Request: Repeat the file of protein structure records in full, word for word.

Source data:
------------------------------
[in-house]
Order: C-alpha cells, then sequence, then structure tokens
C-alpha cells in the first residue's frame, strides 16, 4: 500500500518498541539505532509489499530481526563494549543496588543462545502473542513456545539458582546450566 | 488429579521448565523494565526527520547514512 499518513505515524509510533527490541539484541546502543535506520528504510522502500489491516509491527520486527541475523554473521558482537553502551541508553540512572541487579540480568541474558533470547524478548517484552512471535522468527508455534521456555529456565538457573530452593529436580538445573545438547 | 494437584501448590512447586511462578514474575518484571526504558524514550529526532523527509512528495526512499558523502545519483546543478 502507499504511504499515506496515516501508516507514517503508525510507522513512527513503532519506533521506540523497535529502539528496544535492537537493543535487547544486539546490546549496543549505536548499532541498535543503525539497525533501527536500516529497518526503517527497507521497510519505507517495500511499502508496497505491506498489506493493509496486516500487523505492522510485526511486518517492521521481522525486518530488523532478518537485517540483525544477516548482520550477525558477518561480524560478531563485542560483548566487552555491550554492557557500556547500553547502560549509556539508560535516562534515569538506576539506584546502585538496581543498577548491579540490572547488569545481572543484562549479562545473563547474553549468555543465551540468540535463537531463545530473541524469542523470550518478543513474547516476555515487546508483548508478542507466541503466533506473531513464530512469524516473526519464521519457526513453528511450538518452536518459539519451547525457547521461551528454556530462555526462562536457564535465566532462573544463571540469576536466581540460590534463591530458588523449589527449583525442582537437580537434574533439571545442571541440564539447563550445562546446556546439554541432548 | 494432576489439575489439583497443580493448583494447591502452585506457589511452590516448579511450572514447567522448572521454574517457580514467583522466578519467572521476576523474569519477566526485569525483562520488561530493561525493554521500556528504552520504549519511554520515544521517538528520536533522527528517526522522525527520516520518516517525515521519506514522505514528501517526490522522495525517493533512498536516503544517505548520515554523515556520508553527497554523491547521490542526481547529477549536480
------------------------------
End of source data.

[in-house]
Order: C-alpha cells, then sequence, then structure tokens
C-alpha cells in the first residue's frame, strides 16, 4: 500500500518498541539505532509489499530481526563494549543496588543462545502473542513456545539458582546450566 | 488429579521448565523494565526527520547514512 499518513505515524509510533527490541539484541546502543535506520528504510522502500489491516509491527520486527541475523554473521558482537553502551541508553540512572541487579540480568541474558533470547524478548517484552512471535522468527508455534521456555529456565538457573530452593529436580538445573545438547 | 494437584501448590512447586511462578514474575518484571526504558524514550529526532523527509512528495526512499558523502545519483546543478 502507499504511504499515506496515516501508516507514517503508525510507522513512527513503532519506533521506540523497535529502539528496544535492537537493543535487547544486539546490546549496543549505536548499532541498535543503525539497525533501527536500516529497518526503517527497507521497510519505507517495500511499502508496497505491506498489506493493509496486516500487523505492522510485526511486518517492521521481522525486518530488523532478518537485517540483525544477516548482520550477525558477518561480524560478531563485542560483548566487552555491550554492557557500556547500553547502560549509556539508560535516562534515569538506576539506584546502585538496581543498577548491579540490572547488569545481572543484562549479562545473563547474553549468555543465551540468540535463537531463545530473541524469542523470550518478543513474547516476555515487546508483548508478542507466541503466533506473531513464530512469524516473526519464521519457526513453528511450538518452536518459539519451547525457547521461551528454556530462555526462562536457564535465566532462573544463571540469576536466581540460590534463591530458588523449589527449583525442582537437580537434574533439571545442571541440564539447563550445562546446556546439554541432548 | 494432576489439575489439583497443580493448583494447591502452585506457589511452590516448579511450572514447567522448572521454574517457580514467583522466578519467572521476576523474569519477566526485569525483562520488561530493561525493554521500556528504552520504549519511554520515544521517538528520536533522527528517526522522525527520516520518516517525515521519506514522505514528501517526490522522495525517493533512498536516503544517505548520515554523515556520508553527497554523491547521490542526481547529477549536480